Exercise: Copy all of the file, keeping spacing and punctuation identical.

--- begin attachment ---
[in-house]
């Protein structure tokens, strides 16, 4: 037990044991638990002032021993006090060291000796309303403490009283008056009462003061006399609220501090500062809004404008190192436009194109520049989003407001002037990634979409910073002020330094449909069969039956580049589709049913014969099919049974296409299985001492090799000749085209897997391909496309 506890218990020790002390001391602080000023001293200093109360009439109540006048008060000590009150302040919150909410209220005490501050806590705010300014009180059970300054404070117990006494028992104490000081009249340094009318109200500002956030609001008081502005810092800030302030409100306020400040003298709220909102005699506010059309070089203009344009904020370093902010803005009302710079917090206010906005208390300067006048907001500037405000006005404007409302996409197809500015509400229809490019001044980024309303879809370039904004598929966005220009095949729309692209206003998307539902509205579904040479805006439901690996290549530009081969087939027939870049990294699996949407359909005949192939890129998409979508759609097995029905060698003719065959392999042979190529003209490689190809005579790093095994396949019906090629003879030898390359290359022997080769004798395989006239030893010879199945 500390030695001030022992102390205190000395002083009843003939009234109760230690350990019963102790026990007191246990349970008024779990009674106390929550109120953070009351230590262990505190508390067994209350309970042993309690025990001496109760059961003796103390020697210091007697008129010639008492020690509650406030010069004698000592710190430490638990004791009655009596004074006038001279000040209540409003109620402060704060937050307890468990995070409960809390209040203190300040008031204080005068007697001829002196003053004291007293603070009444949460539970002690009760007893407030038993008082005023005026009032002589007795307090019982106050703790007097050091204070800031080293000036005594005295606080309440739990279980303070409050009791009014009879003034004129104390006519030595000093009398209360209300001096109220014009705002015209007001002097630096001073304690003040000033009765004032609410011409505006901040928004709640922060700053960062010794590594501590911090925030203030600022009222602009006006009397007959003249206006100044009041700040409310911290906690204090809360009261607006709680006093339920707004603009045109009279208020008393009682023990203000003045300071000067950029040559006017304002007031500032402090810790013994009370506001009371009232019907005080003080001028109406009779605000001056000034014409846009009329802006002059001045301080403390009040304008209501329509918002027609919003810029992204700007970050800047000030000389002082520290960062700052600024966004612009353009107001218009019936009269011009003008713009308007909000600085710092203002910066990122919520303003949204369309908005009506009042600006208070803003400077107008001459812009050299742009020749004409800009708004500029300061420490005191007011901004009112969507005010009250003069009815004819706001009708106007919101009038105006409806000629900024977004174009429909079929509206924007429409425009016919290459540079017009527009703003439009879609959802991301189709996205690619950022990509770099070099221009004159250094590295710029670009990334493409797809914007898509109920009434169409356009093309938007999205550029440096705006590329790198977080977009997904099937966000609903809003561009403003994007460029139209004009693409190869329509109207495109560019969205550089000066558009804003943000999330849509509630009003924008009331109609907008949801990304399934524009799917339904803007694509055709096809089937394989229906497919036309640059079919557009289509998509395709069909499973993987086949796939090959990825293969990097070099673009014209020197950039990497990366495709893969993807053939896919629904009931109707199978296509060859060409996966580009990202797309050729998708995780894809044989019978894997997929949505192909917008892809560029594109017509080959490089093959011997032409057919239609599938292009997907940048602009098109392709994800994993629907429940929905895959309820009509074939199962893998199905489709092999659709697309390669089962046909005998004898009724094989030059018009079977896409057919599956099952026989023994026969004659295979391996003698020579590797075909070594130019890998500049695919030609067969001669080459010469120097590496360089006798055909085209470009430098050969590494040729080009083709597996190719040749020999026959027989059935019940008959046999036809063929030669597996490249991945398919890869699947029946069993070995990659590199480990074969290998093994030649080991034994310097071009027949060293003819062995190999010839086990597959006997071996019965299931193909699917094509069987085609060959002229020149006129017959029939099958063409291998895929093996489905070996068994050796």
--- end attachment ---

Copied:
[in-house]
């Protein structure tokens, strides 16, 4: 037990044991638990002032021993006090060291000796309303403490009283008056009462003061006399609220501090500062809004404008190192436009194109520049989003407001002037990634979409910073002020330094449909069969039956580049589709049913014969099919049974296409299985001492090799000749085209897997391909496309 506890218990020790002390001391602080000023001293200093109360009439109540006048008060000590009150302040919150909410209220005490501050806590705010300014009180059970300054404070117990006494028992104490000081009249340094009318109200500002956030609001008081502005810092800030302030409100306020400040003298709220909102005699506010059309070089203009344009904020370093902010803005009302710079917090206010906005208390300067006048907001500037405000006005404007409302996409197809500015509400229809490019001044980024309303879809370039904004598929966005220009095949729309692209206003998307539902509205579904040479805006439901690996290549530009081969087939027939870049990294699996949407359909005949192939890129998409979508759609097995029905060698003719065959392999042979190529003209490689190809005579790093095994396949019906090629003879030898390359290359022997080769004798395989006239030893010879199945 500390030695001030022992102390205190000395002083009843003939009234109760230690350990019963102790026990007191246990349970008024779990009674106390929550109120953070009351230590262990505190508390067994209350309970042993309690025990001496109760059961003796103390020697210091007697008129010639008492020690509650406030010069004698000592710190430490638990004791009655009596004074006038001279000040209540409003109620402060704060937050307890468990995070409960809390209040203190300040008031204080005068007697001829002196003053004291007293603070009444949460539970002690009760007893407030038993008082005023005026009032002589007795307090019982106050703790007097050091204070800031080293000036005594005295606080309440739990279980303070409050009791009014009879003034004129104390006519030595000093009398209360209300001096109220014009705002015209007001002097630096001073304690003040000033009765004032609410011409505006901040928004709640922060700053960062010794590594501590911090925030203030600022009222602009006006009397007959003249206006100044009041700040409310911290906690204090809360009261607006709680006093339920707004603009045109009279208020008393009682023990203000003045300071000067950029040559006017304002007031500032402090810790013994009370506001009371009232019907005080003080001028109406009779605000001056000034014409846009009329802006002059001045301080403390009040304008209501329509918002027609919003810029992204700007970050800047000030000389002082520290960062700052600024966004612009353009107001218009019936009269011009003008713009308007909000600085710092203002910066990122919520303003949204369309908005009506009042600006208070803003400077107008001459812009050299742009020749004409800009708004500029300061420490005191007011901004009112969507005010009250003069009815004819706001009708106007919101009038105006409806000629900024977004174009429909079929509206924007429409425009016919290459540079017009527009703003439009879609959802991301189709996205690619950022990509770099070099221009004159250094590295710029670009990334493409797809914007898509109920009434169409356009093309938007999205550029440096705006590329790198977080977009997904099937966000609903809003561009403003994007460029139209004009693409190869329509109207495109560019969205550089000066558009804003943000999330849509509630009003924008009331109609907008949801990304399934524009799917339904803007694509055709096809089937394989229906497919036309640059079919557009289509998509395709069909499973993987086949796939090959990825293969990097070099673009014209020197950039990497990366495709893969993807053939896919629904009931109707199978296509060859060409996966580009990202797309050729998708995780894809044989019978894997997929949505192909917008892809560029594109017509080959490089093959011997032409057919239609599938292009997907940048602009098109392709994800994993629907429940929905895959309820009509074939199962893998199905489709092999659709697309390669089962046909005998004898009724094989030059018009079977896409057919599956099952026989023994026969004659295979391996003698020579590797075909070594130019890998500049695919030609067969001669080459010469120097590496360089006798055909085209470009430098050969590494040729080009083709597996190719040749020999026959027989059935019940008959046999036809063929030669597996490249991945398919890869699947029946069993070995990659590199480990074969290998093994030649080991034994310097071009027949060293003819062995190999010839086990597959006997071996019965299931193909699917094509069987085609060959002229020149006129017959029939099958063409291998895929093996489905070996068994050796």